The second phase of the BabySeq Project, funded again by the NIH, is examining the use of whole genome sequencing to screen a diverse cohort of newborns for genetic childhood disease risk. BabySeq follows the pediatricians’ incorporation of genetic information into newborns’ medical care. This time focusing on a cohort that is representative of the general population, BabySeq aims to collect the data needed to examine what the risks and benefits of newborn genome sequencing might be as we imagine implementing it into everyday care.
Genome sequencing (GS) is increasingly conducted in large-scale human research studies, creating questions for investigators about whether and how to return genetic findings. The American College of Medical Genetics and Genomics (ACMG) recommends that physicians report secondary findings in at least 59 actionable genes (the ACMG59) whenever clinical GS is ordered. In an effort to … Continued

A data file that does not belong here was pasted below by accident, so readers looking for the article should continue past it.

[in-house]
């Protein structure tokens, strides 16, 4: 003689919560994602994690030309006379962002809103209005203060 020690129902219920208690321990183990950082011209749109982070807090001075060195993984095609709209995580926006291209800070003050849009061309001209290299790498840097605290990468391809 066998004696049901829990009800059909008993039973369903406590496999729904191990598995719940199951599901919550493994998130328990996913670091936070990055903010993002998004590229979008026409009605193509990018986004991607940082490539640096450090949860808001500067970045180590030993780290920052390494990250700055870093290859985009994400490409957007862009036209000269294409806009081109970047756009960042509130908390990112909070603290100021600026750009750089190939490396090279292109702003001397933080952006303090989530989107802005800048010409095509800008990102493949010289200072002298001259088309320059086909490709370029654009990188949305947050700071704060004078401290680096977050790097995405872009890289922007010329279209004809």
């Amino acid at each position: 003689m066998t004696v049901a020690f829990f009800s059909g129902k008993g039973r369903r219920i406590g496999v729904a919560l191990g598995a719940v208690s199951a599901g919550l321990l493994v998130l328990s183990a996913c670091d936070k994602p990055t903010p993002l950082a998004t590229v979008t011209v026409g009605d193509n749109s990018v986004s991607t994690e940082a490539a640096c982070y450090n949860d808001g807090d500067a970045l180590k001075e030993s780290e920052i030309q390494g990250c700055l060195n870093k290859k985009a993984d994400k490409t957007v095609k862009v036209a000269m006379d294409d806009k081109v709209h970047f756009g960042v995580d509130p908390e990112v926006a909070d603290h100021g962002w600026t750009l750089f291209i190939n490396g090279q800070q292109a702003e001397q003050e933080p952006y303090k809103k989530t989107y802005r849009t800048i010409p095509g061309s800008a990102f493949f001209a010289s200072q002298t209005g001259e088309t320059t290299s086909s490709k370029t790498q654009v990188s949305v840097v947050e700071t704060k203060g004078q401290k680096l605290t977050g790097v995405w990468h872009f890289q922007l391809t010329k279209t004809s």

The Personal Genome Sequencing Outcomes (PeopleSeq) Consortium, funded by the NIH, is one of the first large-scale longitudinal studies to examine the experiences, attitudes and outcomes of apparently healthy adults who have elected to obtain exome or genome sequencing. Data collected will provide valuable information on the potential benefits and costs of performing sequencing in healthy individuals, and key insights into the feasibility of using sequencing to create a more personalized and preventative model of medicine.